The rest of this article is only available to active members of Questia

Sign up now for a free, 1-day trial and receive full access to:

  • Questia's entire collection
  • Automatic bibliography creation
  • More helpful research tools like notes, citations, and highlights
  • Ad-free environment

Already a member? Log in now.

Notes for this article

Add a new note
If you are trying to select text to create highlights or citations, remember that you must now click or tap on the first word, and then click or tap on the last word.
One moment ...
Project items

Items saved from this article

This article has been saved
Highlights (0)
Some of your highlights are legacy items.

Highlights saved before July 30, 2012 will not be displayed on their respective source pages.

You can easily re-create the highlights by opening the book page or article, selecting the text, and clicking “Highlight.”

Citations (0)
Some of your citations are legacy items.

Any citation created before July 30, 2012 will labeled as a “Cited page.” New citations will be saved as cited passages, pages or articles.

We also added the ability to view new citations from your projects or the book or article where you created them.

Notes (0)
Bookmarks (0)

You have no saved items from this article

Project items include:
  • Saved book/article
  • Highlights
  • Quotes/citations
  • Notes
  • Bookmarks
Notes
Cite this article

Cited article

Style
Citations are available only to our active members.
Sign up now to cite pages or passages in MLA, APA and Chicago citation styles.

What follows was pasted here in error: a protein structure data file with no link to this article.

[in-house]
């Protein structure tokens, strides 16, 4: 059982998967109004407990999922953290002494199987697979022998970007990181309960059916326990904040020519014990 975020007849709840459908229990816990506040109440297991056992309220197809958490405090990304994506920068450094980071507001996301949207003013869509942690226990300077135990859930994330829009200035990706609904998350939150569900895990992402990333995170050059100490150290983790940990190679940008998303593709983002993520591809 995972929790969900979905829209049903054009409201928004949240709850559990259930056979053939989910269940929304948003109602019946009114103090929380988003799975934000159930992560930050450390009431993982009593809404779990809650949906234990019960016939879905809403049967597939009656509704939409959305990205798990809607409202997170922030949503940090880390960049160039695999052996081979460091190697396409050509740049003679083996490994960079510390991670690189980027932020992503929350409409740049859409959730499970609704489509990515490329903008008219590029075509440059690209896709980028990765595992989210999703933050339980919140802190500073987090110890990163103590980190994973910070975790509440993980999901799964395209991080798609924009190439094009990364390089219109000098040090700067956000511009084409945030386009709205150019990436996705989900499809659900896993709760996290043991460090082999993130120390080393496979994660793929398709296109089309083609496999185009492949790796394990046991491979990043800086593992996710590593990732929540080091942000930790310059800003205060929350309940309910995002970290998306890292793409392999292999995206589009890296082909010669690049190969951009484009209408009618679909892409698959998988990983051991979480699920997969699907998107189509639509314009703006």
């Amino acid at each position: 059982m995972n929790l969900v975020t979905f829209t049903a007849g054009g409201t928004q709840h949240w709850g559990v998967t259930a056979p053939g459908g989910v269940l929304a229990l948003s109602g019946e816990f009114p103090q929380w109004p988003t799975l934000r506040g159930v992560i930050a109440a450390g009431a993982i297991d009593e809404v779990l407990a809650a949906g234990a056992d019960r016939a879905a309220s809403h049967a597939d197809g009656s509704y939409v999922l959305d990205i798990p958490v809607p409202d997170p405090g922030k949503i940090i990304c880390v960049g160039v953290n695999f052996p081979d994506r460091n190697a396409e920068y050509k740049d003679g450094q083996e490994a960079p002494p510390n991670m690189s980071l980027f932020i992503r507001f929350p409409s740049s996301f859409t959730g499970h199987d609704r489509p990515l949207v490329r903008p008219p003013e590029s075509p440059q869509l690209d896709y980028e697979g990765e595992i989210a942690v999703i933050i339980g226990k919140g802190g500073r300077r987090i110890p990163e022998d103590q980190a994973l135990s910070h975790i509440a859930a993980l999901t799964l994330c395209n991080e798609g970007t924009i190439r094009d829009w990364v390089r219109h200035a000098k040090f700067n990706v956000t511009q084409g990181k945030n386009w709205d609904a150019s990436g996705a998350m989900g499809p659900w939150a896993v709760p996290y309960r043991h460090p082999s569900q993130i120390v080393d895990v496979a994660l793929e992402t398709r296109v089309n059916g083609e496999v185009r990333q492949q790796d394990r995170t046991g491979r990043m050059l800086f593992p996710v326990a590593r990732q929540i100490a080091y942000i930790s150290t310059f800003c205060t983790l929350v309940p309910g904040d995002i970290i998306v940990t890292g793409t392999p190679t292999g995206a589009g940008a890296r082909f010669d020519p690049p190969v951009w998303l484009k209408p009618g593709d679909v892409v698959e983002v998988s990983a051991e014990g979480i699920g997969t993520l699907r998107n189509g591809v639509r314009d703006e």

(Einhorn, 1992, p. 25)

(Einhorn 25)

1

1. Lois J. Einhorn, Abraham Lincoln, the Orator: Penetrating the Lincoln Legend (Westport, CT: Greenwood Press, 1992), 25, http://www.questia.com/read/27419298.

Cited article

Navy Strategic Culture: Why the Navy Thinks Differently
Settings

Settings

Typeface
Text size Smaller Larger
Search within

Search within this article

Look up

Look up a word

  • Dictionary
  • Thesaurus
Please submit a word or phrase above.
Print this page

Print this page

Why can't I print more than one page at a time?

Full screen

matching results for page

Cited passage

Style
Citations are available only to our active members.
Sign up now to cite pages or passages in MLA, APA and Chicago citation styles.

"Portraying himself as an honest, ordinary person helped Lincoln identify with his audiences." (Einhorn, 1992, p. 25).

"Portraying himself as an honest, ordinary person helped Lincoln identify with his audiences." (Einhorn 25)

"Portraying himself as an honest, ordinary person helped Lincoln identify with his audiences."1

1. Lois J. Einhorn, Abraham Lincoln, the Orator: Penetrating the Lincoln Legend (Westport, CT: Greenwood Press, 1992), 25, http://www.questia.com/read/27419298.

Cited passage

Welcome to the new Questia Reader

The Questia Reader has been updated to provide you with an even better online reading experience.  It is now 100% Responsive, which means you can read our books and articles on any sized device you wish.  All of your favorite tools like notes, highlights, and citations are still here, but the way you select text has been updated to be easier to use, especially on touchscreen devices.  Here's how:

1. Click or tap the first word you want to select.
2. Click or tap the last word you want to select.

OK, got it!

Thanks for trying Questia!

Please continue trying out our research tools, but please note, full functionality is available only to our active members.

Your work will be lost once you leave this Web page.

For full access in an ad-free environment, sign up now for a FREE, 1-day trial.

Already a member? Log in now.